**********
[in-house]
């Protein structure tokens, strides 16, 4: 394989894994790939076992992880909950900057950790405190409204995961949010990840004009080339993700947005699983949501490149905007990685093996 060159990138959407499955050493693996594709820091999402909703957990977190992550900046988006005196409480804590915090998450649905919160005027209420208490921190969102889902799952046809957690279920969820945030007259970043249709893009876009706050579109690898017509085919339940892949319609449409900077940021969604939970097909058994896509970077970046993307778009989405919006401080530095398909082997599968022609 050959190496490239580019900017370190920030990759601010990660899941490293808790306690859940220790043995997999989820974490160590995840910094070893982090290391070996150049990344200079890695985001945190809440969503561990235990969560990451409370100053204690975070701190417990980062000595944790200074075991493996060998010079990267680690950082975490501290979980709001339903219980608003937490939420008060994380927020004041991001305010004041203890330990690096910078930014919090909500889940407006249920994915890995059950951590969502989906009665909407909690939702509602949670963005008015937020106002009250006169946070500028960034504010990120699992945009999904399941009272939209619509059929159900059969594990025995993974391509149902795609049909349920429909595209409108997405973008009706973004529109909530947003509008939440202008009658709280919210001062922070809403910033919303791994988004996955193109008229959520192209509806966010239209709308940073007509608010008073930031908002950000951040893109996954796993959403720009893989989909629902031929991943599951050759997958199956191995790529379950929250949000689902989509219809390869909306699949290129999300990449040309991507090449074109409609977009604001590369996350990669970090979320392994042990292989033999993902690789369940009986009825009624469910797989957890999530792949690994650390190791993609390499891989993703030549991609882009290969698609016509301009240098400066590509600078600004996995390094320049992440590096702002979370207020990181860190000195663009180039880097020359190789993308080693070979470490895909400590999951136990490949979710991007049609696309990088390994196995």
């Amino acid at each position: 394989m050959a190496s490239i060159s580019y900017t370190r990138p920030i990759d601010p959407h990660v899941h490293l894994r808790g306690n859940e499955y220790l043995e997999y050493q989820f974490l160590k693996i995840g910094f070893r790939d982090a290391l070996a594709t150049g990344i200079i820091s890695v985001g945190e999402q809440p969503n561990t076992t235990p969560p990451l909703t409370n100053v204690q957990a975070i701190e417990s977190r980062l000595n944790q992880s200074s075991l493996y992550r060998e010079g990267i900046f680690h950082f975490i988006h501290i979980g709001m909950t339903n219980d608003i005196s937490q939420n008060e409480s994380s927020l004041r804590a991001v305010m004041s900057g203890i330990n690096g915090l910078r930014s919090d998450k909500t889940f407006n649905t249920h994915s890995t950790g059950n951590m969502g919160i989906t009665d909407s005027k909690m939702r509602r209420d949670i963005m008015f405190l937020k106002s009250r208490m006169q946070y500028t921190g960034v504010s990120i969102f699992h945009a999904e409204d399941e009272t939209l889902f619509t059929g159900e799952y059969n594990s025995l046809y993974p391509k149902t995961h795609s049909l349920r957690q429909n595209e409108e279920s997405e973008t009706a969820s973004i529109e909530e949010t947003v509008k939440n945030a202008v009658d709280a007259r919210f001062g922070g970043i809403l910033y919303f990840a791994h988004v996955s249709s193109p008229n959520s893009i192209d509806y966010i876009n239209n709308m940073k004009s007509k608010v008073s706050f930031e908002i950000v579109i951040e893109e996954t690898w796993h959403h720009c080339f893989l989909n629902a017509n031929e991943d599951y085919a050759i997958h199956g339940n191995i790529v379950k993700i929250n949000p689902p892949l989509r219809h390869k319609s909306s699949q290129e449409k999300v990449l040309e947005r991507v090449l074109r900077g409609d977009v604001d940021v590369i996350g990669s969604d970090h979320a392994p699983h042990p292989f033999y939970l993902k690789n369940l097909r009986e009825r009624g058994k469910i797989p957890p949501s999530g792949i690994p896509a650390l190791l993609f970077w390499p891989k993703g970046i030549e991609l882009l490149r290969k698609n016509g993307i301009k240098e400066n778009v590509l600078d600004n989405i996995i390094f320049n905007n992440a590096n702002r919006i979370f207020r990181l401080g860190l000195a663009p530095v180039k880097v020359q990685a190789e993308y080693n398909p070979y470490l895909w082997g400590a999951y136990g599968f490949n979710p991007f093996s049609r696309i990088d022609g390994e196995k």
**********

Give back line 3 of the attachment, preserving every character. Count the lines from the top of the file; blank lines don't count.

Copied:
């Amino acid at each position: 394989m050959a190496s490239i060159s580019y900017t370190r990138p920030i990759d601010p959407h990660v899941h490293l894994r808790g306690n859940e499955y220790l043995e997999y050493q989820f974490l160590k693996i995840g910094f070893r790939d982090a290391l070996a594709t150049g990344i200079i820091s890695v985001g945190e999402q809440p969503n561990t076992t235990p969560p990451l909703t409370n100053v204690q957990a975070i701190e417990s977190r980062l000595n944790q992880s200074s075991l493996y992550r060998e010079g990267i900046f680690h950082f975490i988006h501290i979980g709001m909950t339903n219980d608003i005196s937490q939420n008060e409480s994380s927020l004041r804590a991001v305010m004041s900057g203890i330990n690096g915090l910078r930014s919090d998450k909500t889940f407006n649905t249920h994915s890995t950790g059950n951590m969502g919160i989906t009665d909407s005027k909690m939702r509602r209420d949670i963005m008015f405190l937020k106002s009250r208490m006169q946070y500028t921190g960034v504010s990120i969102f699992h945009a999904e409204d399941e009272t939209l889902f619509t059929g159900e799952y059969n594990s025995l046809y993974p391509k149902t995961h795609s049909l349920r957690q429909n595209e409108e279920s997405e973008t009706a969820s973004i529109e909530e949010t947003v509008k939440n945030a202008v009658d709280a007259r919210f001062g922070g970043i809403l910033y919303f990840a791994h988004v996955s249709s193109p008229n959520s893009i192209d509806y966010i876009n239209n709308m940073k004009s007509k608010v008073s706050f930031e908002i950000v579109i951040e893109e996954t690898w796993h959403h720009c080339f893989l989909n629902a017509n031929e991943d599951y085919a050759i997958h199956g339940n191995i790529v379950k993700i929250n949000p689902p892949l989509r219809h390869k319609s909306s699949q290129e449409k999300v990449l040309e947005r991507v090449l074109r900077g409609d977009v604001d940021v590369i996350g990669s969604d970090h979320a392994p699983h042990p292989f033999y939970l993902k690789n369940l097909r009986e009825r009624g058994k469910i797989p957890p949501s999530g792949i690994p896509a650390l190791l993609f970077w390499p891989k993703g970046i030549e991609l882009l490149r290969k698609n016509g993307i301009k240098e400066n778009v590509l600078d600004n989405i996995i390094f320049n905007n992440a590096n702002r919006i979370f207020r990181l401080g860190l000195a663009p530095v180039k880097v020359q990685a190789e993308y080693n398909p070979y470490l895909w082997g400590a999951y136990g599968f490949n979710p991007f093996s049609r696309i990088d022609g390994e196995k």